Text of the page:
In August 2017, Google released a major algorithm update, called “Hawk”. Here we talk about what this update is all about and what it means for your company. In Classic Google style, the search giant was very silent with this local search ranking algorithm rollout as well and there was no official announcement about it.

Webmasters, as well as searches across the globe, have noticed some distinct changes in the local search results on Google; it’s also evident now that this release undid some updates that had been launched via the “Possum” update.

The impact of “Hawk” on local search results

The major change noticed with the ‘Hawk’ release is that it has altered how the local filter works. In the past, the search engine would just filter out any listings that were similar to others in ranking and it would then pick the one that was most relevant and filter out the rest. This working is very similar to the manner in which Google sieved duplicate content.[/vc_column_text][vc_column_text]The notable advantage of having these filters was that it eliminated the chances of multiple listings from the same sites or brands in the search results. The Possum update had started filtering out listings that were in the physical proximity of the ranked business.[/vc_column_text][vc_column_text]However, this strategy lacked logic as it shunted out a number of other businesses that existed in that same district or even on that very street. Google’s Hawk update addressed this particular issue to a certain extent; it does not filter out every single business in the vicinity, but filters out the business that are within a set distance from the ranked business.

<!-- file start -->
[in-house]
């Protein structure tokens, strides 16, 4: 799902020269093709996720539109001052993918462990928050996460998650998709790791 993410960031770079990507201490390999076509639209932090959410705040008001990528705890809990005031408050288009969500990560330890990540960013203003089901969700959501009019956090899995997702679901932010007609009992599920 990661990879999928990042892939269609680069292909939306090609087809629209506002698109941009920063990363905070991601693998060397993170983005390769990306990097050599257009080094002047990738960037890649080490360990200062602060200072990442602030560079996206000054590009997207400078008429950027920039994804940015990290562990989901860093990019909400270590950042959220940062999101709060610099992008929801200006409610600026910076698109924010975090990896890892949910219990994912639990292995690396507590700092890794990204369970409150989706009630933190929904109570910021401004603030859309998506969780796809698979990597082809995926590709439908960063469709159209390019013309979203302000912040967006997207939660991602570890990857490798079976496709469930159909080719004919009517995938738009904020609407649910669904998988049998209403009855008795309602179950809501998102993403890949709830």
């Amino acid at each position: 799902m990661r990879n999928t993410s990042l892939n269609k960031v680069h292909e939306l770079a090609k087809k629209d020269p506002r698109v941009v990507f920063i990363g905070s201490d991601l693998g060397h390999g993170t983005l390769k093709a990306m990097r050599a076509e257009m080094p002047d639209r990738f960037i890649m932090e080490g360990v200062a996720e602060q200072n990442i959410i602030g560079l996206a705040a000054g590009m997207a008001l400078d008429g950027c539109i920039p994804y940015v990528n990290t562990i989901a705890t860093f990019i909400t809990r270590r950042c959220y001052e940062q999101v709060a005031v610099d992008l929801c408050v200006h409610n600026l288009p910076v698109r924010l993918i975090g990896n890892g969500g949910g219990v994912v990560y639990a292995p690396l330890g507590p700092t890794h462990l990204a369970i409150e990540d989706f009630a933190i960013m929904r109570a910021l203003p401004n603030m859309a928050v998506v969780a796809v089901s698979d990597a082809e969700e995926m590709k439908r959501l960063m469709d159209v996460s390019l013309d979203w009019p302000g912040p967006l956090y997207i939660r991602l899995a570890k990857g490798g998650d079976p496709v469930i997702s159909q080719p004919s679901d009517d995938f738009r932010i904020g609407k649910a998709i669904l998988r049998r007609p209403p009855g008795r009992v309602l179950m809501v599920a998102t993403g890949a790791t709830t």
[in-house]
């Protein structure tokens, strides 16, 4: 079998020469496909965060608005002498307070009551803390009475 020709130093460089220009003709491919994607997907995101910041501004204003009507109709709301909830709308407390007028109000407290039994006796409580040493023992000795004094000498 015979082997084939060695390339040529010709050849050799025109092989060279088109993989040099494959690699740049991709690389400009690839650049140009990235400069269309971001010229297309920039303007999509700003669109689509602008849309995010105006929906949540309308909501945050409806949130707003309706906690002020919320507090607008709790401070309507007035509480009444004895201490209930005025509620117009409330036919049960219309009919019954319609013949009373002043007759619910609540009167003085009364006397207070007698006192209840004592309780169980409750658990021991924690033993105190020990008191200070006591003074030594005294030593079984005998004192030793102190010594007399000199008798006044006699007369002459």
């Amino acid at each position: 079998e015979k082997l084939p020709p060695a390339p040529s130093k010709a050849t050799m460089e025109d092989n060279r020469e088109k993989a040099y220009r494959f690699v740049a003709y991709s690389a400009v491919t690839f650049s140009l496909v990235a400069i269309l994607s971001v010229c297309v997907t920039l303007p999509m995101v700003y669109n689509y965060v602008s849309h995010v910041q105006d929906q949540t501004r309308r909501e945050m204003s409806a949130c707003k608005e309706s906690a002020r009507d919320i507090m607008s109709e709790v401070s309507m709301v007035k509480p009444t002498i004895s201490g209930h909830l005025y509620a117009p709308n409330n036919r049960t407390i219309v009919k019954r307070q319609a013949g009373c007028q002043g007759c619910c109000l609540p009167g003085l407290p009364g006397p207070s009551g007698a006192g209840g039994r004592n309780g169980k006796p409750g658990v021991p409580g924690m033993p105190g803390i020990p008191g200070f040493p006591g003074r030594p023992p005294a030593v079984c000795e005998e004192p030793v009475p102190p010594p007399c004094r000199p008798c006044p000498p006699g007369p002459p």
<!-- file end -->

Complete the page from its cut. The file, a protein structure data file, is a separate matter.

Hawk’s filtering radius

While this update hasn’t helped everyone, it has reduced the scope of which business gets filtered out of the local search results. It has scrunched the distance for filtering out listings that are similar but hasn’t removed it altogether.

Any listings that share an address or building continue to be filtered out. As a matter of fact, many businesses in various buildings in the vicinity are also being filtered out. While Hawk hasn’t fully addressed the existing proximity filter issue, it’s going to help numerous businesses get the chance to rank better.

If Google removes the filter altogether, that will only lead to a slew of local search results with too many listings from similar businesses. So at this point of time, ‘Hawk’ seems to be a reasonable update and it is definitely a step ahead of Possum.